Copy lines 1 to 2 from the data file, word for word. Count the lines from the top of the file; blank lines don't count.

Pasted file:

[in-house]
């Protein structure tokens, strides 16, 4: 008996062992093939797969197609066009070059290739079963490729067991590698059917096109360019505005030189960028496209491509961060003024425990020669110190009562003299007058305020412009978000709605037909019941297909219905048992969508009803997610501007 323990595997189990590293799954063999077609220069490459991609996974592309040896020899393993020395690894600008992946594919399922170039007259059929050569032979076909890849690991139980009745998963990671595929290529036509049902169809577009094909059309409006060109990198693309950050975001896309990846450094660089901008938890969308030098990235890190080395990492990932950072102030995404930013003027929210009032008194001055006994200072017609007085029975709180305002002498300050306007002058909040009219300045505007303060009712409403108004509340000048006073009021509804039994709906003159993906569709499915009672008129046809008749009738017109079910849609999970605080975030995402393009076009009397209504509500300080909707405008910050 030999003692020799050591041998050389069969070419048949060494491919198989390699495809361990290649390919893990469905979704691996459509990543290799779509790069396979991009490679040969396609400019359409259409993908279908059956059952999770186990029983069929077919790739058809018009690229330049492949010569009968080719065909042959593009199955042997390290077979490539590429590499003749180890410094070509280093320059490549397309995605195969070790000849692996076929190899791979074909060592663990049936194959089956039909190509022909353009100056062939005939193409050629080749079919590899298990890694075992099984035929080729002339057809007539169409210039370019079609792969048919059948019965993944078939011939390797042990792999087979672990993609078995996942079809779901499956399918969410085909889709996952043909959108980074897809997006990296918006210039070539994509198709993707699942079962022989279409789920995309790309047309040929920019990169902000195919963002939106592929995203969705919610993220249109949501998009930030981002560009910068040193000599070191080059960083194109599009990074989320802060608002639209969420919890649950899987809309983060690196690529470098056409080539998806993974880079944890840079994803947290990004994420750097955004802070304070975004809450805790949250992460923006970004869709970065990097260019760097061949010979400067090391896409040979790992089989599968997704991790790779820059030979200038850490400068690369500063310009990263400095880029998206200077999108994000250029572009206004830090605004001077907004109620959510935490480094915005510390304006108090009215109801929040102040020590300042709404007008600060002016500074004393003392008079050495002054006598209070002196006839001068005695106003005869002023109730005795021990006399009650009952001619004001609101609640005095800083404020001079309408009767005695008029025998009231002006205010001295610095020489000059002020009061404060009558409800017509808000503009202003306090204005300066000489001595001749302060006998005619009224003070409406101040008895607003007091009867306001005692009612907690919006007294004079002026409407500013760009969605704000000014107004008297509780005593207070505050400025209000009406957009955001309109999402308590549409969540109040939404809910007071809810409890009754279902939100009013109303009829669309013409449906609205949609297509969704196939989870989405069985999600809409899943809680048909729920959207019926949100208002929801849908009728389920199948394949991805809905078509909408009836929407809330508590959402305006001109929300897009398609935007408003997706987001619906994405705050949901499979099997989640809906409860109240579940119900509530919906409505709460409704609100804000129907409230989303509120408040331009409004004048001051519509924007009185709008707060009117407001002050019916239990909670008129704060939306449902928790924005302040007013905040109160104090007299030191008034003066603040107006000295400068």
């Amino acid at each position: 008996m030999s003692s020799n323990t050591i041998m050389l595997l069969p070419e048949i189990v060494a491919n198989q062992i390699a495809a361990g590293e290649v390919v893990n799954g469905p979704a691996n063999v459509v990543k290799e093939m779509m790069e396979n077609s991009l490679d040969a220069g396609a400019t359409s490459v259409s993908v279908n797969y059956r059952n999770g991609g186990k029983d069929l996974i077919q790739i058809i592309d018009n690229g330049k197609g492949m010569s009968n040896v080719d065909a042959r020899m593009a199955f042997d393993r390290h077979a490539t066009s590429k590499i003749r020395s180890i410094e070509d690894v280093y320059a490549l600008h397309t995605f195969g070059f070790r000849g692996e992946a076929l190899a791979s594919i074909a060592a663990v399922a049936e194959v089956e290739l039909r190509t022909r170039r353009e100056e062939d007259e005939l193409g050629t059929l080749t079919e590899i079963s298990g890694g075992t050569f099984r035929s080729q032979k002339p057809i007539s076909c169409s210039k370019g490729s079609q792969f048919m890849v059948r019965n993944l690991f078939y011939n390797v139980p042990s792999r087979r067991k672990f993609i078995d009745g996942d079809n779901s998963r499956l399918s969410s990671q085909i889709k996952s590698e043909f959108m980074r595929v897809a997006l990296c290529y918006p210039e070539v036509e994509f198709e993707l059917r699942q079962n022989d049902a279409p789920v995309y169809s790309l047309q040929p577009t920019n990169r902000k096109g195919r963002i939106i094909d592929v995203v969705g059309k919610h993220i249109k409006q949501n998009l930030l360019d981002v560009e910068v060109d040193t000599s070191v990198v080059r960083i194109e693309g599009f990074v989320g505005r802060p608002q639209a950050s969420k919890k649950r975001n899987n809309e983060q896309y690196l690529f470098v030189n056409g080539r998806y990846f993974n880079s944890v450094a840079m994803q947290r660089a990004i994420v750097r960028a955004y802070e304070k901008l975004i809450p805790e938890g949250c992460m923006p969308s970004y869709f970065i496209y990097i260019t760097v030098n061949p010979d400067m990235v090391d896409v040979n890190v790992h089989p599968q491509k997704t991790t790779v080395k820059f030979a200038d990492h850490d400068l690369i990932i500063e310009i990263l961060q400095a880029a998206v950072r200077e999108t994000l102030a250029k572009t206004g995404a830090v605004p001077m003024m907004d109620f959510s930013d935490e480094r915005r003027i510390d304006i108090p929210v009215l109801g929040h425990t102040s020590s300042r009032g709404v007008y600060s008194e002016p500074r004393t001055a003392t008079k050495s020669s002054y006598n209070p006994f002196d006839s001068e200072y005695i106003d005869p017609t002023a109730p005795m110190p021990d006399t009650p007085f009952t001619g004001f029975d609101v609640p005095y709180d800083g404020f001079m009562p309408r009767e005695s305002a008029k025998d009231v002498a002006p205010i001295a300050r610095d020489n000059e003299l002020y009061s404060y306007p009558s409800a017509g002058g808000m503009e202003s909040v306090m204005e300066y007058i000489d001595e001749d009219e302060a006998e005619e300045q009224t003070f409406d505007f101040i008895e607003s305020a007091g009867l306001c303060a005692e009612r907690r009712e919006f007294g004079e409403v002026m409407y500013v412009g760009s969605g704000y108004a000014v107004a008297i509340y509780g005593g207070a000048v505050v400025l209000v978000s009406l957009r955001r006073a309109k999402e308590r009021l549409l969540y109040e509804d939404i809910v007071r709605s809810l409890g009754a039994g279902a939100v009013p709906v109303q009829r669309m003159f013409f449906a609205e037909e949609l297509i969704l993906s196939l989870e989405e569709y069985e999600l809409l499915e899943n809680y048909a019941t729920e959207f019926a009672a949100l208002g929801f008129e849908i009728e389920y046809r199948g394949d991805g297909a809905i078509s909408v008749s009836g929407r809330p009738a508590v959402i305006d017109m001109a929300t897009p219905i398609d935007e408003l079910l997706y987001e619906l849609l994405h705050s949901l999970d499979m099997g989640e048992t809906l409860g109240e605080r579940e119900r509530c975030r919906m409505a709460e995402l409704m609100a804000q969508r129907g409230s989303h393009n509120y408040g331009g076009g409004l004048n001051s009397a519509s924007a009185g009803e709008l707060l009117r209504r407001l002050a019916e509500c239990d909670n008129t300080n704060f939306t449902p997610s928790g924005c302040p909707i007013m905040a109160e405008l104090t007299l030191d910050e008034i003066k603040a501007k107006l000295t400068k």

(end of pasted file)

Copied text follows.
[in-house]
């Protein structure tokens, strides 16, 4: 008996062992093939797969197609066009070059290739079963490729067991590698059917096109360019505005030189960028496209491509961060003024425990020669110190009562003299007058305020412009978000709605037909019941297909219905048992969508009803997610501007 323990595997189990590293799954063999077609220069490459991609996974592309040896020899393993020395690894600008992946594919399922170039007259059929050569032979076909890849690991139980009745998963990671595929290529036509049902169809577009094909059309409006060109990198693309950050975001896309990846450094660089901008938890969308030098990235890190080395990492990932950072102030995404930013003027929210009032008194001055006994200072017609007085029975709180305002002498300050306007002058909040009219300045505007303060009712409403108004509340000048006073009021509804039994709906003159993906569709499915009672008129046809008749009738017109079910849609999970605080975030995402393009076009009397209504509500300080909707405008910050 030999003692020799050591041998050389069969070419048949060494491919198989390699495809361990290649390919893990469905979704691996459509990543290799779509790069396979991009490679040969396609400019359409259409993908279908059956059952999770186990029983069929077919790739058809018009690229330049492949010569009968080719065909042959593009199955042997390290077979490539590429590499003749180890410094070509280093320059490549397309995605195969070790000849692996076929190899791979074909060592663990049936194959089956039909190509022909353009100056062939005939193409050629080749079919590899298990890694075992099984035929080729002339057809007539169409210039370019079609792969048919059948019965993944078939011939390797042990792999087979672990993609078995996942079809779901499956399918969410085909889709996952043909959108980074897809997006990296918006210039070539994509198709993707699942079962022989279409789920995309790309047309040929920019990169902000195919963002939106592929995203969705919610993220249109949501998009930030981002560009910068040193000599070191080059960083194109599009990074989320802060608002639209969420919890649950899987809309983060690196690529470098056409080539998806993974880079944890840079994803947290990004994420750097955004802070304070975004809450805790949250992460923006970004869709970065990097260019760097061949010979400067090391896409040979790992089989599968997704991790790779820059030979200038850490400068690369500063310009990263400095880029998206200077999108994000250029572009206004830090605004001077907004109620959510935490480094915005510390304006108090009215109801929040102040020590300042709404007008600060002016500074004393003392008079050495002054006598209070002196006839001068005695106003005869002023109730005795021990006399009650009952001619004001609101609640005095800083404020001079309408009767005695008029025998009231002006205010001295610095020489000059002020009061404060009558409800017509808000503009202003306090204005300066000489001595001749302060006998005619009224003070409406101040008895607003007091009867306001005692009612907690919006007294004079002026409407500013760009969605704000000014107004008297509780005593207070505050400025209000009406957009955001309109999402308590549409969540109040939404809910007071809810409890009754279902939100009013109303009829669309013409449906609205949609297509969704196939989870989405069985999600809409899943809680048909729920959207019926949100208002929801849908009728389920199948394949991805809905078509909408009836929407809330508590959402305006001109929300897009398609935007408003997706987001619906994405705050949901499979099997989640809906409860109240579940119900509530919906409505709460409704609100804000129907409230989303509120408040331009409004004048001051519509924007009185709008707060009117407001002050019916239990909670008129704060939306449902928790924005302040007013905040109160104090007299030191008034003066603040107006000295400068």